Image Credit: Chatham house
Like many Labour members, I cannot claim to have been particularly surprised when eight MPs elected as representatives of our party decided to leave and form The Independent Group,aiming to force a second referendum on Britain’s membership of the European Union.
Labour now, for the most part,backs this, but the eight defecting MPs still believe that Labour is not pro-European enough and is still not really making the case for Remain.To be perfectly honest, I can-not even claim to be particularly disappointed that the likes of Chuka Umunna and Chris Leslie have made the decision to quit the party. I want as much Labour representation in Parliament as possible,but despite most Labour defectors seeing their majorities rise in 2017 on the backs of mass campaigning, these embittered MPs worked tirelessly to overturn the democratic decisions of the wave of new members like myself. If they believe that they cannot support our platform then frankly I welcome their honesty in leaving.Two things, however, do concern me.Firstly, the departure of Luciana Berger should ring alarm bells, as it is worrying that a Labour MP cites anti-Semitism as a reason for leaving our historically anti-racist party.Berger has other political reasons for leaving too, but one anti-Semite in the party is one too many, and we do not want to lose any MPs, members or supporters from the Jewish community.
Secondly, The Independent Group will achieve little more than sustain the Conservatives position in power. Any support the group attracts will come primarily from Labour centrists and Remainers. Anti-Brexit Tories will not jump ship – they do not want a Corbyn government and will stay in the blue column to oppose Labour.While the number of voters tempt-ed by The Independent Group will be significant enough to split the progressive vote, it will not be world-changing.Voters are just not that bothered by the intricacies of withdrawal agreements and trade deals. At the 2017 general election, nearly 83 per cent of them backed parties whose manifestos recognised the majority decision to Leave.Issues like poverty and working conditions were, and remain, simply more pressing for ordinary people.For those Remainers who do still want to stop Brexit, Labour is now pushing for a second referendum, so if there is any movement away from a main party at all it will be Leavers switching away from Labour. They will not be tempted by the splitters, for obvious reasons.How, then, can The Independent Group plot a path to winning even one seat if its Brexit platform will not attract voters?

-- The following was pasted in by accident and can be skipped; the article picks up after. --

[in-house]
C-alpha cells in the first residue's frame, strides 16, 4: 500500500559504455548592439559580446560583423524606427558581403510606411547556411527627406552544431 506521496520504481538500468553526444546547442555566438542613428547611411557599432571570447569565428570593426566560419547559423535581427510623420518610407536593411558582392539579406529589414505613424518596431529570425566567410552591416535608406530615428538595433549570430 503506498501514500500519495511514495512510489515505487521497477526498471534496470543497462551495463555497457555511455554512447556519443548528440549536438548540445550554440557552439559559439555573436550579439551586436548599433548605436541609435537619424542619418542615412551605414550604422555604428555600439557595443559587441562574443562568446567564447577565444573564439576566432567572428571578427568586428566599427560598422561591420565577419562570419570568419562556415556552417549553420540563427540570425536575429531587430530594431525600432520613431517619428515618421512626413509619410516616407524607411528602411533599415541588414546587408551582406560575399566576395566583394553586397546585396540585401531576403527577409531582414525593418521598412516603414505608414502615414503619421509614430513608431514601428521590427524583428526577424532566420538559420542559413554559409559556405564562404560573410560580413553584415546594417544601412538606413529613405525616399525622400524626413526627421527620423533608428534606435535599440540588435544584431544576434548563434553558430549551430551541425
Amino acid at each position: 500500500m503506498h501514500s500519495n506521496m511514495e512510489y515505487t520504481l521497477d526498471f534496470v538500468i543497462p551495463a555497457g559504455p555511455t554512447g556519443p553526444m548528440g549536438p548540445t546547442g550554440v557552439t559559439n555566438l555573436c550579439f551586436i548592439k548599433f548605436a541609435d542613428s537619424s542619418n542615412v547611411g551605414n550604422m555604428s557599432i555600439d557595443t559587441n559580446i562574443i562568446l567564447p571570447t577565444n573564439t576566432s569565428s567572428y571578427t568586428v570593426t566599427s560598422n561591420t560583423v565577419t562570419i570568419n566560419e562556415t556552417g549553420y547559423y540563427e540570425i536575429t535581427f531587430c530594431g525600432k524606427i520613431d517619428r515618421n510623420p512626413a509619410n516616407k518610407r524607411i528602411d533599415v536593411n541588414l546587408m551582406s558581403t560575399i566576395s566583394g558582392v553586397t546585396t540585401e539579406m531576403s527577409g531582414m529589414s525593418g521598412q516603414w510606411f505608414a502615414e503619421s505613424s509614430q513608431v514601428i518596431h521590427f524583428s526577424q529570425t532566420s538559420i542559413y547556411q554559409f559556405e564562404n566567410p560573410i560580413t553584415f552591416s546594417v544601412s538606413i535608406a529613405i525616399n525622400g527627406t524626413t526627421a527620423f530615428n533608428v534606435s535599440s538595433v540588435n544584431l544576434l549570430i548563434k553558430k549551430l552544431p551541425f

It's centrist ideas about other issues like education and welfare certainly will not help it – ‘New’ Labour lost seats at every election from 1997 until 2017 when it turned to the left,while Liberal Democrat support has hovered around a rock bottom 8 percent since 2015.Voters are at best ambivalent about stopping Brexit, and they are even more indifferent about resurrecting the politics of the 1990s that the Independent Group represents.The problem faced by those who want to stop Brexit is that, regardless of Labour’s position on a second referendum, neither individual MPs nor voters are enthusiastic about holding one.Moreover, the public have no desire to return to the centrist politics of the noughties and continues-to polarise, sticking with either the leftward-facing Labour Party or the Conservatives.While the defection of unruly MPs will help Labour with party unity, The Independent Group will not succeed in holding its own seats.It will find no great vein of mass opposition to Brexit nor will it find much desire for a return to centrist politics.What it will do is pillage just enough progressive votes from Labour to keep marginal constituencies in Tory hands. The fact that eight Labour MPs have defected to the Independent Group so far is not surprising, but the ineptitude of the splitters and the tone-deafness of setting up an anti-Brexit centrist party in 2019’s political climate really is stunning.